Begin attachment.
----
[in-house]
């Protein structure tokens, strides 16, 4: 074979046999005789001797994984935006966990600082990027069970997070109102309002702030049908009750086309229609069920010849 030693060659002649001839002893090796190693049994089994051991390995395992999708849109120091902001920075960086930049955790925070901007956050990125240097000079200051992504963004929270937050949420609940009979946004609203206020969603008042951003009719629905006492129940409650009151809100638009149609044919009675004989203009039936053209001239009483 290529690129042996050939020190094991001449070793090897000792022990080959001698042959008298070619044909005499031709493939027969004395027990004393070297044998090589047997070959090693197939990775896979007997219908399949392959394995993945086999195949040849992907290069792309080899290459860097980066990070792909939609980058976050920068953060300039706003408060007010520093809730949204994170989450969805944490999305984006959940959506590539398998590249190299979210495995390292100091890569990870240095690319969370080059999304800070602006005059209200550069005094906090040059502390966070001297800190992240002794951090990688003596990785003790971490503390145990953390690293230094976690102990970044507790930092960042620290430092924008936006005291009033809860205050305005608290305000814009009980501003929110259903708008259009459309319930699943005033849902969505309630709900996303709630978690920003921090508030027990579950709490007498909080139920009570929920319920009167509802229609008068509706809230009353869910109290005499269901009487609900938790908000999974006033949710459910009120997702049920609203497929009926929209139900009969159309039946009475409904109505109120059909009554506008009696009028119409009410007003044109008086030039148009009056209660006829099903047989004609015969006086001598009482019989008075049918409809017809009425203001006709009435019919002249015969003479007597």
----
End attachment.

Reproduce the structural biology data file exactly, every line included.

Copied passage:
[in-house]
């Protein structure tokens, strides 16, 4: 074979046999005789001797994984935006966990600082990027069970997070109102309002702030049908009750086309229609069920010849 030693060659002649001839002893090796190693049994089994051991390995395992999708849109120091902001920075960086930049955790925070901007956050990125240097000079200051992504963004929270937050949420609940009979946004609203206020969603008042951003009719629905006492129940409650009151809100638009149609044919009675004989203009039936053209001239009483 290529690129042996050939020190094991001449070793090897000792022990080959001698042959008298070619044909005499031709493939027969004395027990004393070297044998090589047997070959090693197939990775896979007997219908399949392959394995993945086999195949040849992907290069792309080899290459860097980066990070792909939609980058976050920068953060300039706003408060007010520093809730949204994170989450969805944490999305984006959940959506590539398998590249190299979210495995390292100091890569990870240095690319969370080059999304800070602006005059209200550069005094906090040059502390966070001297800190992240002794951090990688003596990785003790971490503390145990953390690293230094976690102990970044507790930092960042620290430092924008936006005291009033809860205050305005608290305000814009009980501003929110259903708008259009459309319930699943005033849902969505309630709900996303709630978690920003921090508030027990579950709490007498909080139920009570929920319920009167509802229609008068509706809230009353869910109290005499269901009487609900938790908000999974006033949710459910009120997702049920609203497929009926929209139900009969159309039946009475409904109505109120059909009554506008009696009028119409009410007003044109008086030039148009009056209660006829099903047989004609015969006086001598009482019989008075049918409809017809009425203001006709009435019919002249015969003479007597």